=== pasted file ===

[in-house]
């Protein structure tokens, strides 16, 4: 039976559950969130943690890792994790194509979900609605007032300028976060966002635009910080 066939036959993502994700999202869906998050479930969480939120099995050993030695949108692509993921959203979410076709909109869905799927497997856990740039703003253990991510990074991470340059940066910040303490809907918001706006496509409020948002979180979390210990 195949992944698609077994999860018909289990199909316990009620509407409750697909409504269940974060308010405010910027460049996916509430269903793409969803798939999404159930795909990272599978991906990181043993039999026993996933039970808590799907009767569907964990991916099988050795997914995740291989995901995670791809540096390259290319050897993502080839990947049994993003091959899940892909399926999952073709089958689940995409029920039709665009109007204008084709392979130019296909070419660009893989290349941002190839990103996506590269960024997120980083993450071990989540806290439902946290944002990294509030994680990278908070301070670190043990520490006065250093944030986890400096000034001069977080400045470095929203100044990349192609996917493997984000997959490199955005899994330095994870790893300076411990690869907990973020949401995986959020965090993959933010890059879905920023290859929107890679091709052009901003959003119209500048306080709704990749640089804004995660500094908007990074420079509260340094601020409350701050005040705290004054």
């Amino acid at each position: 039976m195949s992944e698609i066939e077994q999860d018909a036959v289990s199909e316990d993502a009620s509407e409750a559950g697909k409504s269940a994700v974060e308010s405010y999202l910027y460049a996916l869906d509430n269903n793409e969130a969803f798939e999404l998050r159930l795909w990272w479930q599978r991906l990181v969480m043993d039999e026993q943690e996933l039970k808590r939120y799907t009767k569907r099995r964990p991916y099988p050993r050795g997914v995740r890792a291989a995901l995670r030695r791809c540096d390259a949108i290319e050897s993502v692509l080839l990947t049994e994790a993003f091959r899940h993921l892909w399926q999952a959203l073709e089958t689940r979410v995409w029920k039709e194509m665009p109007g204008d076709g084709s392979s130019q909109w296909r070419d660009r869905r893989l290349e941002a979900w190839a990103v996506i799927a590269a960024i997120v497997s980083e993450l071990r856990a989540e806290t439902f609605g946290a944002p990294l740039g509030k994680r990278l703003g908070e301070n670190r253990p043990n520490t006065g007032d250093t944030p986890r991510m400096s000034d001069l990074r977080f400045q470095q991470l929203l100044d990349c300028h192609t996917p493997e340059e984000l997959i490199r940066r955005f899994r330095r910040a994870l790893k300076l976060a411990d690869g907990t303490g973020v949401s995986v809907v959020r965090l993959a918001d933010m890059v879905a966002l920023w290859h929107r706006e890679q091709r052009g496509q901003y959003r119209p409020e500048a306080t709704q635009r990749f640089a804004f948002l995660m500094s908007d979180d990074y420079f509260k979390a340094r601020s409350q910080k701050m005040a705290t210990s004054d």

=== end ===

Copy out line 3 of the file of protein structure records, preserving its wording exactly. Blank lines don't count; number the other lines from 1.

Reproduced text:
């Amino acid at each position: 039976m195949s992944e698609i066939e077994q999860d018909a036959v289990s199909e316990d993502a009620s509407e409750a559950g697909k409504s269940a994700v974060e308010s405010y999202l910027y460049a996916l869906d509430n269903n793409e969130a969803f798939e999404l998050r159930l795909w990272w479930q599978r991906l990181v969480m043993d039999e026993q943690e996933l039970k808590r939120y799907t009767k569907r099995r964990p991916y099988p050993r050795g997914v995740r890792a291989a995901l995670r030695r791809c540096d390259a949108i290319e050897s993502v692509l080839l990947t049994e994790a993003f091959r899940h993921l892909w399926q999952a959203l073709e089958t689940r979410v995409w029920k039709e194509m665009p109007g204008d076709g084709s392979s130019q909109w296909r070419d660009r869905r893989l290349e941002a979900w190839a990103v996506i799927a590269a960024i997120v497997s980083e993450l071990r856990a989540e806290t439902f609605g946290a944002p990294l740039g509030k994680r990278l703003g908070e301070n670190r253990p043990n520490t006065g007032d250093t944030p986890r991510m400096s000034d001069l990074r977080f400045q470095q991470l929203l100044d990349c300028h192609t996917p493997e340059e984000l997959i490199r940066r955005f899994r330095r910040a994870l790893k300076l976060a411990d690869g907990t303490g973020v949401s995986v809907v959020r965090l993959a918001d933010m890059v879905a966002l920023w290859h929107r706006e890679q091709r052009g496509q901003y959003r119209p409020e500048a306080t709704q635009r990749f640089a804004f948002l995660m500094s908007d979180d990074y420079f509260k979390a340094r601020s409350q910080k701050m005040a705290t210990s004054d």